Michael Hanlon

What is it?

A spectacular world-class visitor attraction, designed by Renzo Piano, and with the backing of patron Sir David Attenborough and trustee Sir Tim Smit, to be sited in an old limestone quarry on the Isle of Portland. Jurassica, which is an educational and heritage-focussed charitable trust, will act as a focus for the Jurassic Coast UNESCO World Heritage Site. The Coast comprises a huge variety of landscapes – sandy beaches, cliffs, rocky foreshores and dunes. The rocks which underlie it contain some of the richest fossil beds in the world. This was the birthplace of modern geology, and the fossil sea creatures and dinosaurs collected here in the 18th and 19th centuries led to the great scientific revolutions of the Victorian era.

Why Jurassica? Why now?

Although the Jurassic Coast is one of the most popular stretches of coastline in the world (around 12-15 million visitors a year on average) there is, at present, no central focus. There are a number of small museums and visitor centres, notably in Dorchester and Lyme Regis, but none really addresses the grandeur of the area’s extraordinary geological heritage. Jurassica would be that focus.

What will visitors see?

The proposal is to build a spectacular subterranean geological park in a recently disused quarry (Broadcroft) on the Isle of Portland. This quarry forms, in effect, a gigantic hole in the ground (called Yeoland’s Pit) about 300ft across and 120ft deep. This gives a volume of about a third of the Millennium Dome. The pit will be covered with a unique, lightweight, spider-web-like translucent roof that will be almost invisible from outside. The engineering is being led by the team responsible for both the Eden Project and the refurbishment of the Sydney Opera House.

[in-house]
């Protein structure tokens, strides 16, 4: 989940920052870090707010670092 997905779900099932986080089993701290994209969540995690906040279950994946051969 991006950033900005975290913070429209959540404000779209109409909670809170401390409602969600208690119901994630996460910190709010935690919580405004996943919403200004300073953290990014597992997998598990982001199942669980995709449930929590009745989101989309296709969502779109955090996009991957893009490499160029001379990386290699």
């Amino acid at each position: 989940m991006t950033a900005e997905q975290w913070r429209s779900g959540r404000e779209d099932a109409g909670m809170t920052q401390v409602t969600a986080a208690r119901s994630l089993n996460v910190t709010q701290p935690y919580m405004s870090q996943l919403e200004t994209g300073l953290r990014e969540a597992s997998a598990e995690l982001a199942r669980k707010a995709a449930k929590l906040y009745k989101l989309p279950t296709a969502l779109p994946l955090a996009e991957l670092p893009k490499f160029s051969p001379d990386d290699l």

The idea is that visitors will, literally, be struck breathless as they emerge into a space that is unlike any other in the world. Jurassica will be a place where the world of 140 million years ago comes to life. Against a unique backdrop of in-situ strata and fossils, Jurassica will showcase hundreds of world-class paleontological remains showing the fauna and flora of the Mesozoic. These will include dinosaurs, marine reptiles, marine invertebrates and plants. The space created by the architect will use the natural rock as a primary design feature. Jurassica will be the world’s first carbon-negative large visitor attraction.
Jurassic is not just a fossil museum but instead a mixture of architectural spectacle and learning. Jurassica will form a key part of the United Kingdom’s neglected scientific and environmental heritage.

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